Phase 3:  Absorption

If you just turn off the charger, much of the power charges gets lost. This is because the plates and electrolytes in the battery are a chemical process, it takes time to absorb all of the energy from the charge. The absorption phase slowly reduces voltage and amperage, allowing the battery to work, retaining more of the fast charge.

Phase 4:  Completion

This is the stage in which the charging cycle is finished, and the cells have equalized.

The next 3 stages are part of the maintenance cycle.

Phase 5:  Resting

The battery and charger go into a rest mode; there is no voltage or amperage running through the charger in this phase. This allows both components (battery and charger) to cool down, as well as reduces the possibility of drying out the battery during extended storage.

Phase 6:  Exercising

At this point, the battery is fully charged at rest, but what about with a load? The charger will run a series of load tests, working the battery to find out if it is holding the charge. This also prepares the battery for the restoration phase.

Phase 7:  Restoring

After the exercises, the battery’s charge will be reduced, so the charger runs through a charging cycle that is similar to the fast charge, but reduced in strength. This maintenance routing ensures that the battery is at full capacity and ready to be put back into service.

This graph shows the phase cycle of the Pro-Logix chargers

Chances are when you need a battery charger, you are in a situation where you need to get your battery charged and it needs to happen quickly. A smart charger will compensate for ambient temperature, battery condition, and other factors to ensure that your battery gets charge quickly and charged safely, ensuring that it lasts.

Battery Types

We covered the different types of batteries in our “Batteries 101 – A guide to automotive batteries” article a few months back.  If you have multiple battery-operated vehicles, then you need a charger that is capable of charging all types of batteries. While flooded batteries are still the most common automotive battery, AGM (absorbed glass mat) and gel cell batteries are becoming more commonplace. A standard solid-state charger does not work very well for these types of batteries, in fact, they can damage them internally.

Other types of vehicles, such as motorcycle, ATVs, watercraft and lawn mowers often have specialized batteries that are not easily charged with a bargain-store charger either. The smart charger is capable of handling any lead-acid battery, big or small, 6 or 12-volt, of any type currently on the market.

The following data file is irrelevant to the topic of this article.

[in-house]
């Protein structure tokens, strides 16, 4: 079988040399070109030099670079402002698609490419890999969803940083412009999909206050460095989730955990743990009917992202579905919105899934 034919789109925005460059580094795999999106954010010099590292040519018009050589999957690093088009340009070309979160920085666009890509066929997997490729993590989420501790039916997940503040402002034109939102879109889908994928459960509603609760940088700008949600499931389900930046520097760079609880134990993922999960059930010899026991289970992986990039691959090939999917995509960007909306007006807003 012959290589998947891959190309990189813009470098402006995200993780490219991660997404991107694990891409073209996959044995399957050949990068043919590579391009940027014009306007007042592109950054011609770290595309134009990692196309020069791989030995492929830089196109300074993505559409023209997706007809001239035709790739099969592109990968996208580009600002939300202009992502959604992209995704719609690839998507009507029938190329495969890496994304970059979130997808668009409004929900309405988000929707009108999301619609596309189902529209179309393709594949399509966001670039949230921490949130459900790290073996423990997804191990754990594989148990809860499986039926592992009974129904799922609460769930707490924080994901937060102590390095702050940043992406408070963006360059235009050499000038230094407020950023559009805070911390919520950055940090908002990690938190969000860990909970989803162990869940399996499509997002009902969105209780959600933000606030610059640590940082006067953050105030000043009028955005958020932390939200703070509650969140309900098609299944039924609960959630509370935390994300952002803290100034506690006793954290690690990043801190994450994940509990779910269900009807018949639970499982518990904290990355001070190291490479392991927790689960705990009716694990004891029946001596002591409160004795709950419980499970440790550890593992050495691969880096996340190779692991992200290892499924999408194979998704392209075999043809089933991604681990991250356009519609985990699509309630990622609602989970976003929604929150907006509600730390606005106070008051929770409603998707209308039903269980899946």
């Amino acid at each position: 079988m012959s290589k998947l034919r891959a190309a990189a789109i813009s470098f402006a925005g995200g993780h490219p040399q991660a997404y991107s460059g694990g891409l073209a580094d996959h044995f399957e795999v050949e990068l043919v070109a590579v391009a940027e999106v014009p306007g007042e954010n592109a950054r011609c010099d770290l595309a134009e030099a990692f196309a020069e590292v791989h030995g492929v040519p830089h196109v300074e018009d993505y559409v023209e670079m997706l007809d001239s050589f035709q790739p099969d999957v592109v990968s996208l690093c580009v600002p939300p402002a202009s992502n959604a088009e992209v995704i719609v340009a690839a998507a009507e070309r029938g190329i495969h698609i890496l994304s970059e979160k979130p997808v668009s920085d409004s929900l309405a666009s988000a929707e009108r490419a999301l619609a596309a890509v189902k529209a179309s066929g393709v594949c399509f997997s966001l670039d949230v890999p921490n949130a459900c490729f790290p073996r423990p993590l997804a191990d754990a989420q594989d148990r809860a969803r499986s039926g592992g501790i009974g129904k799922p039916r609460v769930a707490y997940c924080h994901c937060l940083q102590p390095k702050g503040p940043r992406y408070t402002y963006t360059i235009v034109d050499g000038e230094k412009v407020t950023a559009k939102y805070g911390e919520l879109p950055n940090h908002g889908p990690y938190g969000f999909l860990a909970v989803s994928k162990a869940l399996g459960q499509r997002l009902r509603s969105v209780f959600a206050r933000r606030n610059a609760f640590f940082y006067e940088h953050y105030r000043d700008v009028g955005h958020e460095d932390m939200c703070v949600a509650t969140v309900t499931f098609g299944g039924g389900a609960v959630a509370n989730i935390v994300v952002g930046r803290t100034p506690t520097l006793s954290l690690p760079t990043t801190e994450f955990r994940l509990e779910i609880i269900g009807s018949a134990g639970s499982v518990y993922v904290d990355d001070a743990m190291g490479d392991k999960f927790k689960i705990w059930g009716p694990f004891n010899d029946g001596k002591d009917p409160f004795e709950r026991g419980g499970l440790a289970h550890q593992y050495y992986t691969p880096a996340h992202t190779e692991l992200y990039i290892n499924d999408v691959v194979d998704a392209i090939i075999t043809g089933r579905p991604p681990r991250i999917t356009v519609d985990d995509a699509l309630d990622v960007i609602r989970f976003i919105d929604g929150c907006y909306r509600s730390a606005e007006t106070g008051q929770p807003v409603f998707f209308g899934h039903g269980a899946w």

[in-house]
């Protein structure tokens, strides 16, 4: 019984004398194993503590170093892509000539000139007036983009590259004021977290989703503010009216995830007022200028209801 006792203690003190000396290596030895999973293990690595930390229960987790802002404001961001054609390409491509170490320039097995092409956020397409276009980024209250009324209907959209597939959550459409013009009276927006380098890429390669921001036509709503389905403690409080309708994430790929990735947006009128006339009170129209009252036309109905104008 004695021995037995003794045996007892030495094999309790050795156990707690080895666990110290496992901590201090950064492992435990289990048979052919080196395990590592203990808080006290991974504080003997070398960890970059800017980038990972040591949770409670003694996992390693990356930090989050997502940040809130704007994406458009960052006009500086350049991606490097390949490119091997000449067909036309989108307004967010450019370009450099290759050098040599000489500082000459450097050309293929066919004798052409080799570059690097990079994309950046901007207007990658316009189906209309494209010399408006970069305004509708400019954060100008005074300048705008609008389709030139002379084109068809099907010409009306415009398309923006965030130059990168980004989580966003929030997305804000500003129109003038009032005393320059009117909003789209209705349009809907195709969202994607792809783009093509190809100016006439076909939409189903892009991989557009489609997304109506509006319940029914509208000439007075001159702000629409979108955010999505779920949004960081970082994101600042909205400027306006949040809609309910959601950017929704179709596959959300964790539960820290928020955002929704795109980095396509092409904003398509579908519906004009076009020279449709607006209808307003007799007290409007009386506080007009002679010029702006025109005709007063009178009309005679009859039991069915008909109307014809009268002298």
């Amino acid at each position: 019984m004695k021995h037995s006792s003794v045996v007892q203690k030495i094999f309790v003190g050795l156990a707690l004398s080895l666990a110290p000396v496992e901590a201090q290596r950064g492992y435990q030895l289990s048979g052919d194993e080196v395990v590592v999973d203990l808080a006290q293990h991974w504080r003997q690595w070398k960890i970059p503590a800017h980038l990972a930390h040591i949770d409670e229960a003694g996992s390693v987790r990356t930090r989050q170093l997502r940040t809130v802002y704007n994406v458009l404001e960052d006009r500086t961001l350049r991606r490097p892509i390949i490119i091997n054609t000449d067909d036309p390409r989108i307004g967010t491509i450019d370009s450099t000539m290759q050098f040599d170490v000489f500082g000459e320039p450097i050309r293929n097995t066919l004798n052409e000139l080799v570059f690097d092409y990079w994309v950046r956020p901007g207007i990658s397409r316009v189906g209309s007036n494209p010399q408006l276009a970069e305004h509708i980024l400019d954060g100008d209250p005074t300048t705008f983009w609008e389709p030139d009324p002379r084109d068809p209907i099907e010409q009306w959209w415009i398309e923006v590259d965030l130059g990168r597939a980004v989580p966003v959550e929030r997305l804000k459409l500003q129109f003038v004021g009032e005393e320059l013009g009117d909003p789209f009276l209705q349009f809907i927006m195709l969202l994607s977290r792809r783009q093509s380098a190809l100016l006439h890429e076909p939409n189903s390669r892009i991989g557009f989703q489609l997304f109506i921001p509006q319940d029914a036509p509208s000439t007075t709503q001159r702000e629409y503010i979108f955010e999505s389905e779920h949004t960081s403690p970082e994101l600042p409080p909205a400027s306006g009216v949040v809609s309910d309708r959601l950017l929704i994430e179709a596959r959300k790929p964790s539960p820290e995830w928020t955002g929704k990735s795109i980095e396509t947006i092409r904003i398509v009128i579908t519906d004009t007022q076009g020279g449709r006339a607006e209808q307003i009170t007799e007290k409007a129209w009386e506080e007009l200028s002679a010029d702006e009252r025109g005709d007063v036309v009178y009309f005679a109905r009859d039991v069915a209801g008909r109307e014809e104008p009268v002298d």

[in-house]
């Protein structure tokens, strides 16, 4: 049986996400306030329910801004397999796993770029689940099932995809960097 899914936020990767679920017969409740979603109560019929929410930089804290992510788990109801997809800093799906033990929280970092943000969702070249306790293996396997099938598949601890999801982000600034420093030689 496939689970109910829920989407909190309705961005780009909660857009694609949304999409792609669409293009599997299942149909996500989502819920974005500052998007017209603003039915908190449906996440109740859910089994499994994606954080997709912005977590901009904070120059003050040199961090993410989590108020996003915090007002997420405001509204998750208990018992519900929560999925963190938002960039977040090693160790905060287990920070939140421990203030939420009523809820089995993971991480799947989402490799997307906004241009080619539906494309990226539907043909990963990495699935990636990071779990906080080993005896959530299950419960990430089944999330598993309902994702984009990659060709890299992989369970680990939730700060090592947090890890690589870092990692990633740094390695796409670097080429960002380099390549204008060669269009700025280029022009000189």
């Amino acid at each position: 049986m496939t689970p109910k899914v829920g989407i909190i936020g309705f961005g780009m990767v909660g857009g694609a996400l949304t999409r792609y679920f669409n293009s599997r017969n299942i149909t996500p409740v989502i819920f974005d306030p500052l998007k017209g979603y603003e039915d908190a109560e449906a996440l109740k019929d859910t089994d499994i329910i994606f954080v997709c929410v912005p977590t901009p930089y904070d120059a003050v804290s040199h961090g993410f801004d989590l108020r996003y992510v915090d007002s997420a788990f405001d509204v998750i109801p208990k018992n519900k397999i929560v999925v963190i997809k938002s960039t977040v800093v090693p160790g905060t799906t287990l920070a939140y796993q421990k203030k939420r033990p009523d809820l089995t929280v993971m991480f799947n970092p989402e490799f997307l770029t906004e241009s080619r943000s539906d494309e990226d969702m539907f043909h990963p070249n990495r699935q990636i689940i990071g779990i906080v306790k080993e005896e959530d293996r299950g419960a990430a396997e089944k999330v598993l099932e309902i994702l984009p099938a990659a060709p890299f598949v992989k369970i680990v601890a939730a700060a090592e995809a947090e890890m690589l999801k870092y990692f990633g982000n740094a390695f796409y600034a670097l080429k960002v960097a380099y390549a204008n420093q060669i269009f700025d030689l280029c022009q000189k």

Battery Testing

The last thing you want to do is waste time charging a battery with a bad cell inside. The Pro-Logix chargers from SOLAR have internal testing mechanisms that check the batter for bad cells, sulfation (this is what happens when a battery is used when not fully charged), or deeply discharged batteries.

Deeply discharged batteries must be charged slower than a mildly-discharged battery in order to achieve full charge. “Deeply discharged” is considered having less than 10 volts or lower than 50% of its capacity. If a battery is so discharged that it has below 6 volts, some battery chargers won’t even recognize that a battery is connected and a second battery must be connected to get the charger to cycle.

Battery Charging Safety

Smart chargers are smart, so smart that they know when the battery is connected correctly. Hook it up wrong, and it will tell you.

Battery Maintenance

Unlike a solid-state charger, the smart charger is also the perfect solution for long-term storage. Over time, batteries will lose their charge naturally. With a maintenance charger connected, the battery will remain fresh during storage so that when it is time to ride, the battery is good to go.

Battery Charging Boost Mode

For those times that you just have to get the car going and don’t have time to let the battery charge, there is boost mode. Depending on the charger, you can get 20 amps on up to 250 amps of engine-cranking amperage for getting your car started and down the road. Just don’t forget to plug it in when you get home for a proper charge cycle.

How to choose a charger

You know you need a high-quality battery charger, but you don’t know which one to choose. We have broken them down into several categories that will help you decide exactly what you need. All of the Pro-Logix chargers are capable of charging all types of batteries and each one has the 7-phase maintenance cycle to ensure that the battery it is connected to lasts as long as possible.

For the casual user, the entry-level charger will be sufficient. These are available in 10 and 20-amp versions.

Casual Battery Charger User

The casual user is defined as owning 1-2 vehicles, living in a moderate climate, where both vehicles are driven daily. Driving your car every day helps maintain the battery, which reduces the need for regular use of a battery charger. The Pro-Logix PL2310 or PL2320 are perfect for the casual user to provide a maintenance charge for vehicles, personal watercraft, ATVs, and battery-powered lawn equipment when needed. The PL2310 has 2, 6, and 10-amp charge modes, where the PL2320 steps up the amperage to 20 amps for a faster charge, perfect for larger batteries and heavy-duty batteries such as lawn equipment and PWC/ATVs where you need a full battery in relatively short charge time.